FIGS. 3 through 5 illustrate three possible methods for docking the space platform 12 with the space vehicle 10 when the docking apparatus 20 is carried by the space platform 12, rather than by the space vehicle 10. In FIG. 3, the RMS 40 captures a space platform 12 and retracts such that the plane of the docking port 24 of the docking apparatus 20 approaches the plane of the aft cabin bulkhead port 42 of the space vehicle 10 along a vertical path 64 that is roughly parallel to the aft cabin bulkhead 36. More specifically, the RMS 40 maneuvers the platform 12 to a position in which the grapple fixture 46 is vertically above the shoulder joint of the RMS 40. All joints but one in the RMS 38 are held stationary and the remaining joint is operated only along its pitch axis. This maneuver avoids the possibility of joint runaway in the rotational directions that would cause a collision, and thus offers a greater margin of safety.
FIG. 4 illustrates a docking maneuver in which the RMS 40 maneuvers the space platform 12 in a manner such that the plane of the docking port 24 approaches the plane of the aft cabin bulkhead port 42 along a path 64 which is angled or inclined with respect to the plane of the aft cabin bulkhead 36. Such a maneuver, being more complex than that previously described, is susceptible of causing a damaging collision of the pressure vessel 22 with the aft cabin bulkhead 36. This maneuver is made less critical by the presence of a guard structure 66 at the periphery of the aft cabin bulkhead port 42.
FIG. 5 illustrates a docking maneuver in which the possibility of RMS joint runaway is circumvented. The space platform 12 is equipped with a traveling grapple fitting 68 which may on command be driven along the length of a track 70. The RMS 40 first engages the grapple fitting 68 at the bottom end of the track 70. The RMS 40 manipulates the space platform 12 such that the docking port 24 is immediately above but safely distant from the aft cabin bulkhead port 42. All power to the RMS 40 is then turned off and the RMS braking apparatus is fully activated. The grapple fitting 68 then moves upwardly along the track 70 and away from the space vehicle 10. Because the RMS 40 is immovable due to its fully locked brakes, the motion of the grapple fitting 68 causes a downward motion of the space platform 12. The docking port 24 on the docking apparatus 20 thus approaches the aft cabin bulkhead port 42 for final docking in a controlled manner.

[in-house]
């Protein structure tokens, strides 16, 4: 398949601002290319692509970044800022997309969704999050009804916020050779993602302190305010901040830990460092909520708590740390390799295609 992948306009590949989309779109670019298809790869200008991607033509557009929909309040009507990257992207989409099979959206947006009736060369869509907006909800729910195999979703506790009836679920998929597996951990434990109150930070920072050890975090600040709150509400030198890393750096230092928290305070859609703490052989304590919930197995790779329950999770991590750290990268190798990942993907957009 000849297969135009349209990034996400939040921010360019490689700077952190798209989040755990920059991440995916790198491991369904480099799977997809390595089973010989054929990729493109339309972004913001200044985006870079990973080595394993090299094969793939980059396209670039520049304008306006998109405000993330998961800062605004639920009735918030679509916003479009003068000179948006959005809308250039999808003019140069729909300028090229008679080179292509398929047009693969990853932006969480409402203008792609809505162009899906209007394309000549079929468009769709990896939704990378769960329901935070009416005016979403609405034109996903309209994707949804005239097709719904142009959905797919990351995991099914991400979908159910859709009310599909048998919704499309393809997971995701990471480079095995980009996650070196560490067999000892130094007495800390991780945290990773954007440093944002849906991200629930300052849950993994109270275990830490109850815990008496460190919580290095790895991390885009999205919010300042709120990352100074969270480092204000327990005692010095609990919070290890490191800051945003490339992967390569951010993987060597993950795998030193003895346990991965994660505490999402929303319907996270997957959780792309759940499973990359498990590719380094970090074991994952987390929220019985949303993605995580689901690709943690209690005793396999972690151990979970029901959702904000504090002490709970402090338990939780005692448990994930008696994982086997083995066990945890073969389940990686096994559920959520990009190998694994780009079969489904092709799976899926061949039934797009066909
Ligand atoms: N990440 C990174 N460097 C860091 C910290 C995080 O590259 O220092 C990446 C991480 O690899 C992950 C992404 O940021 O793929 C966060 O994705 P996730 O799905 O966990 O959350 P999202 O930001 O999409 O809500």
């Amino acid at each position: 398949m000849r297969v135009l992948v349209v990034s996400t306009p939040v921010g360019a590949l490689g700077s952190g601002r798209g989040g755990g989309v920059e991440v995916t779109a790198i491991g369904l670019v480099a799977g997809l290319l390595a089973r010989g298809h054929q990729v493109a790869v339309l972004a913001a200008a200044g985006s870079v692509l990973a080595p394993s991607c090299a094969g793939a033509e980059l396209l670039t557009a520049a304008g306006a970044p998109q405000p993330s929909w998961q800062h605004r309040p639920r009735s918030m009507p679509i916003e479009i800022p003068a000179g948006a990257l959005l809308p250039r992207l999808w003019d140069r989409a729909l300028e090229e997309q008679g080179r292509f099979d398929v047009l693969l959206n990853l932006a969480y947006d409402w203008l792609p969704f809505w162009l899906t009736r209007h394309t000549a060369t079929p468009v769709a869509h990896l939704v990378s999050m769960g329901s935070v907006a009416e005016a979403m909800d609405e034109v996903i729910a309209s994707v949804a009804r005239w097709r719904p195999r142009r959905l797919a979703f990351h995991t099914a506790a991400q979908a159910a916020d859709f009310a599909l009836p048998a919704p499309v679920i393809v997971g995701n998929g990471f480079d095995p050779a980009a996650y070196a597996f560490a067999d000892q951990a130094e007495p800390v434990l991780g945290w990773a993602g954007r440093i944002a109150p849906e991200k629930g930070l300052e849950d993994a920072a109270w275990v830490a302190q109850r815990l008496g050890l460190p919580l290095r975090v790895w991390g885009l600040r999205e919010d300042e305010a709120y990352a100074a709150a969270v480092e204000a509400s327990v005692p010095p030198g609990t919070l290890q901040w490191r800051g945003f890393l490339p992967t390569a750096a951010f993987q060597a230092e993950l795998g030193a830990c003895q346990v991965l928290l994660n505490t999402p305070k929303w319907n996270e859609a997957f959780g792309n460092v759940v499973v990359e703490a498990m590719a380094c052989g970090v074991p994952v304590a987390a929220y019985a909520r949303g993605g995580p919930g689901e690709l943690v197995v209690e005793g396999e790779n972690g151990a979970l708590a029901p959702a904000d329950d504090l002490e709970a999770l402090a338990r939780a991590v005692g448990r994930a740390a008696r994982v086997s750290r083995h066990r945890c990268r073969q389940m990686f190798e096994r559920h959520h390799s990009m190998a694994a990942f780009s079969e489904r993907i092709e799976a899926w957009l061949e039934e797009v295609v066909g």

Structural details of the docking apparatus 20 are shown in FIGS. 6-8. The pressure vessel 22 is a generally tubular structure made of welded aluminum or other suitable material, and having an interior passage 72. In the illustrated embodiment, the pressure vessel comprises three hollow cylindrical sections 71, 73 and 75 joined at oblique included angles as shown. The side of the pressure vessel 22 facing the cabin 30 of the space vehicle 10 is fitted with a docking port 24 which includes a bellows connector 74 as shown. The opposite or aft face of the pressure vessel 22 is fitted with a tunnel interface port 56, also including a bellows adapter 76, which may be connected to an optional payload tunnel 58 as discussed previously in connection with FIG. 2. A storage canister 79, shown in phantom, may be positioned on the tunnel interface port 56 in lieu of the tunnel 58. The open end of the canister 79 communicates through the tunnel interface port 56 to the interior of the pressure vessel 22 to receive a variety of equipment or supplies for storage. A pressure-tight hatch 77 is provided within the tunnel interface port 56 to maintain pressurization with the docking apparatus 20 when neither the payload tunnel 58 nor the canister 79 is present.
At the upper end of the docking apparatus 20, a docking port 28 is provided for joining the docking apparatus 20 to the space platform 12 as described earlier. As best seen in FIG. 8, the docking port 28 is fitted with a docking interface comprising a flange 78 which carries four equally-spaced alignment guides 80 to allow docking in clocking increments of 90° . The docking interface also includes eight equally-spaced structural latches 82 which operate according to the latch-on-latch concept, that is, the extended latches of one mechanism engage the retracted latches of the other when the two mechanisms are within a certain distance from each other. Separate capture latches may be employed, if desired, but are not illustrated in the drawings. The docking port 48 of the space platform 12 includes a docking interface of similar construction. The docking port 28 may be opened and closed by means of a pressure-tight hatch 84, and a similar hatch 86 is provided within the docking port 48 of the space platform 12.